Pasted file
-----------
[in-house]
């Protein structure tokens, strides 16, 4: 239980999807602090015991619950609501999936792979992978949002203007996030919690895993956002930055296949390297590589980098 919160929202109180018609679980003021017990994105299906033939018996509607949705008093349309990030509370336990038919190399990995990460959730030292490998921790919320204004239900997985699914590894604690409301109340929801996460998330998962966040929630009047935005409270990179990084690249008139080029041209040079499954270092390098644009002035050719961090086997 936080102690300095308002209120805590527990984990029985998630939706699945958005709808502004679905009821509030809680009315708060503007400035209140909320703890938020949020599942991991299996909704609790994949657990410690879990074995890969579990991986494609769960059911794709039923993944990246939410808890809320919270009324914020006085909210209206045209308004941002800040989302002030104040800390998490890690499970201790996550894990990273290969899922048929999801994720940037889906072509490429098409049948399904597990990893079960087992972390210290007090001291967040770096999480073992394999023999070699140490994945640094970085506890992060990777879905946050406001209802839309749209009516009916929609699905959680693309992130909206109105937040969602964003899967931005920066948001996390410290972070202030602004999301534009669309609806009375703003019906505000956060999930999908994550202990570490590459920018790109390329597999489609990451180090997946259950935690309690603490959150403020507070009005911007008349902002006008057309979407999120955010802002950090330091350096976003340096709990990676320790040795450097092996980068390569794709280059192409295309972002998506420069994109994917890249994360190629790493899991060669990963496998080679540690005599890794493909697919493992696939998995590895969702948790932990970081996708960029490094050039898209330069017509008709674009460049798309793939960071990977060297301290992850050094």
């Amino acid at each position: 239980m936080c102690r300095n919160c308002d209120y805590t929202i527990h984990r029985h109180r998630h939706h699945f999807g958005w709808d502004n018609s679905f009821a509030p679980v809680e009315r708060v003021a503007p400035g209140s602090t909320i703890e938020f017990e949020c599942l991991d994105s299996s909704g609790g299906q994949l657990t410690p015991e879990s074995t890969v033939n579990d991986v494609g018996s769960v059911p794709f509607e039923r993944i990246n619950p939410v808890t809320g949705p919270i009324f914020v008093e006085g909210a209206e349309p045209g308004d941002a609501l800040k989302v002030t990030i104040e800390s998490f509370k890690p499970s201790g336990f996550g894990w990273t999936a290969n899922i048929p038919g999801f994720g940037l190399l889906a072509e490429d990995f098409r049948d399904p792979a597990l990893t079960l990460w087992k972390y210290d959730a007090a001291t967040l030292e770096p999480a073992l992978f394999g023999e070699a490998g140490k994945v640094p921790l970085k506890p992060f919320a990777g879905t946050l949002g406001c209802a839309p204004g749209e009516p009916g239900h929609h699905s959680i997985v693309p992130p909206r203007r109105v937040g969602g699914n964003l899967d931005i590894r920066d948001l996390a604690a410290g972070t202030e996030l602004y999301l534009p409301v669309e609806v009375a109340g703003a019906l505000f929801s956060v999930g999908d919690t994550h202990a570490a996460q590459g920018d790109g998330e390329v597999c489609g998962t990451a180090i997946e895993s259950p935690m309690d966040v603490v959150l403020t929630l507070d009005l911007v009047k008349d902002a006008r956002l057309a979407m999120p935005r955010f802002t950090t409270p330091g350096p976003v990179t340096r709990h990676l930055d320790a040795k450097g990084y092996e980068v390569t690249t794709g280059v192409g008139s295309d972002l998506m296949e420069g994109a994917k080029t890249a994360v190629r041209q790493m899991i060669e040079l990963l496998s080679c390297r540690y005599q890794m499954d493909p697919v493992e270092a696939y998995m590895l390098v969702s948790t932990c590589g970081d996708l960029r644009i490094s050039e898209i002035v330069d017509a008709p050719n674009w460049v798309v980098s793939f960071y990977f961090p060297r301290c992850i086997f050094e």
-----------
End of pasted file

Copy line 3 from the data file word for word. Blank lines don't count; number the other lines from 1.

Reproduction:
């Amino acid at each position: 239980m936080c102690r300095n919160c308002d209120y805590t929202i527990h984990r029985h109180r998630h939706h699945f999807g958005w709808d502004n018609s679905f009821a509030p679980v809680e009315r708060v003021a503007p400035g209140s602090t909320i703890e938020f017990e949020c599942l991991d994105s299996s909704g609790g299906q994949l657990t410690p015991e879990s074995t890969v033939n579990d991986v494609g018996s769960v059911p794709f509607e039923r993944i990246n619950p939410v808890t809320g949705p919270i009324f914020v008093e006085g909210a209206e349309p045209g308004d941002a609501l800040k989302v002030t990030i104040e800390s998490f509370k890690p499970s201790g336990f996550g894990w990273t999936a290969n899922i048929p038919g999801f994720g940037l190399l889906a072509e490429d990995f098409r049948d399904p792979a597990l990893t079960l990460w087992k972390y210290d959730a007090a001291t967040l030292e770096p999480a073992l992978f394999g023999e070699a490998g140490k994945v640094p921790l970085k506890p992060f919320a990777g879905t946050l949002g406001c209802a839309p204004g749209e009516p009916g239900h929609h699905s959680i997985v693309p992130p909206r203007r109105v937040g969602g699914n964003l899967d931005i590894r920066d948001l996390a604690a410290g972070t202030e996030l602004y999301l534009p409301v669309e609806v009375a109340g703003a019906l505000f929801s956060v999930g999908d919690t994550h202990a570490a996460q590459g920018d790109g998330e390329v597999c489609g998962t990451a180090i997946e895993s259950p935690m309690d966040v603490v959150l403020t929630l507070d009005l911007v009047k008349d902002a006008r956002l057309a979407m999120p935005r955010f802002t950090t409270p330091g350096p976003v990179t340096r709990h990676l930055d320790a040795k450097g990084y092996e980068v390569t690249t794709g280059v192409g008139s295309d972002l998506m296949e420069g994109a994917k080029t890249a994360v190629r041209q790493m899991i060669e040079l990963l496998s080679c390297r540690y005599q890794m499954d493909p697919v493992e270092a696939y998995m590895l390098v969702s948790t932990c590589g970081d996708l960029r644009i490094s050039e898209i002035v330069d017509a008709p050719n674009w460049v798309v980098s793939f960071y990977f961090p060297r301290c992850i086997f050094e």